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Weather Weapons, Space Lasers, and Knockin' on Kevin's Door
Did you hear that the Maui fires were caused by a "weather weapon" being tested by the Pentagon? You may have if you follow the right social media accounts, as that was some false messaging being pushed by AI-powered Chinese social media bots. While the China effort was a little too outlandish to be believed by anyone other than the Jewish Space Laser crowd, the Russians used the Maui tragedy to spread "posts that emphasized how much money the United States was spending on the war in Ukraine and that suggested the cash would be better spent at home for disaster relief." NYT (Gift Article): China Sows Disinformation About Hawaii Fires Using New Techniques.
+ This a reminder of how new technologies will make us more vulnerable to misinformation and foreign interference. But our adversaries are also still using their traditional methods to great effect, and they're finding receptive audiences in some very powerful places. Anne Applebaum in The Atlantic (Gift Article): What Russia Got by Scaring Elon Musk. "This is a cautionary tale about the arrogance of a billionaire who has come to play a mercurial role in U.S. foreign policy. But it’s also a story about fear, seeded and promoted by the Russians, deliberately designed to shape broader Western perceptions of this war. Musk is not alone: Many people in Washington, and in Berlin, Brussels, and other European capitals, including people who support Ukrainian sovereignty and who want Ukraine to win the war, have also been cowed by conversations with Russian ambassadors, by threats issued by Russian leaders, and by the pictures of nuclear explosions shown on Russian state television. Long before he spoke with any real Russians, Musk likely encountered that same propaganda in the Russian-influenced far-right echo chambers that he frequents."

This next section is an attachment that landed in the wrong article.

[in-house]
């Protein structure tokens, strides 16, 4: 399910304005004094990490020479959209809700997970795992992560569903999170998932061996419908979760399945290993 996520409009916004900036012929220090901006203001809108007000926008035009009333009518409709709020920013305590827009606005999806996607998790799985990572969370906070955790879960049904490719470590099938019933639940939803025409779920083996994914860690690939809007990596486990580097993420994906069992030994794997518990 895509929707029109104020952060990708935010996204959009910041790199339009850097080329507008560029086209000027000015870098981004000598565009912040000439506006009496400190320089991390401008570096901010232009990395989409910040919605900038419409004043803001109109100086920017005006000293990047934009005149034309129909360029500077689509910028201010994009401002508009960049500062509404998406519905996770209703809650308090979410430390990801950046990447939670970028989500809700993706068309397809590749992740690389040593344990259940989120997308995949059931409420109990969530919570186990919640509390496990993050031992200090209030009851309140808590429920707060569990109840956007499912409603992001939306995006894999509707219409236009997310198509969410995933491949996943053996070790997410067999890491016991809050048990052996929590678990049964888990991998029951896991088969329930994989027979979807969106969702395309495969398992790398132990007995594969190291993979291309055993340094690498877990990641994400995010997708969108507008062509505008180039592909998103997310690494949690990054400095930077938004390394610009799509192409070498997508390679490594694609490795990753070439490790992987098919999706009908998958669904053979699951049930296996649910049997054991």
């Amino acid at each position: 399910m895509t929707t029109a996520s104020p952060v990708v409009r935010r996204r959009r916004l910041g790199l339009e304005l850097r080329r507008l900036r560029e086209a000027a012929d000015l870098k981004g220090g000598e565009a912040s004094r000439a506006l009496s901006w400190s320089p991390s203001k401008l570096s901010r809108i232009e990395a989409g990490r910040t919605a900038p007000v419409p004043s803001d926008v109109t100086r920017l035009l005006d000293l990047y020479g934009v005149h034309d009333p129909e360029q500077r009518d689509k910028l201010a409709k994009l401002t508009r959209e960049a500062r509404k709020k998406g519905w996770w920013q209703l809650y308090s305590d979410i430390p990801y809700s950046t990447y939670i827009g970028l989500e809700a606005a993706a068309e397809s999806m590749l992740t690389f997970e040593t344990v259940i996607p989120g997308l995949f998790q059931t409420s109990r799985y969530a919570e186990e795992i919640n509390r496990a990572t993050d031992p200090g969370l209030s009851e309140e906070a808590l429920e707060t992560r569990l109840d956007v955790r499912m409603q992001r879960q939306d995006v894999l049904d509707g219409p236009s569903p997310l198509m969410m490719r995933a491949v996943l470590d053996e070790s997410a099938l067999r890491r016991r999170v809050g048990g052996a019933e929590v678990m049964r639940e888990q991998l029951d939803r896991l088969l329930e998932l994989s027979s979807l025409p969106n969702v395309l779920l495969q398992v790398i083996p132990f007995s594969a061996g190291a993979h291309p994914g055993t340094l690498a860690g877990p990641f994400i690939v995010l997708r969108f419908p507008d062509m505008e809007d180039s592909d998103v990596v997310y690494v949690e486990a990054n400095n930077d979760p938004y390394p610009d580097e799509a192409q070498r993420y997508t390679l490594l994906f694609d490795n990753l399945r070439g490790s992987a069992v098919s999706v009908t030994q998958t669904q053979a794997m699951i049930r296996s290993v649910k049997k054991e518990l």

+ The mission in ongoing: Putin praises Musk and defends Trump.
Knockin' on Kevin's Door
"I am directing our House committees to open a formal impeachment inquiry into President Joe Biden. This logical next step will give our committees the full power to gather all the facts and answers." So said House Speaker Kevin McCarthy, held hostage by Trump and the most extreme members of his party (who are threatening to remove him as Speaker), as he announced that the House would start an impeachment inquiry into President Biden. This was predictable, but that doesn't make it any less troubling.
+ "These are allegations of abuse of power, obstruction and corruption." (Wait, I thought Trump's enablers were in favor of those things?) AP: What’s ahead now that Republicans are opening an impeachment inquiry into President Joe Biden.
Separation of Search and State
"Google’s contracts ensure that rivals cannot match the search quality ad monetization, especially on phones. Through this feedback loop, this wheel has been turning for more than 12 years. It always turns to Google’s advantage." It's hard to argue that point. But will it be enough to make for a successful antitrust case against Google? US claims Google pays more than $10 billion a year to maintain its search dominance. (Maybe the two sides should skip the trial and go to ChatGPT for mediation.)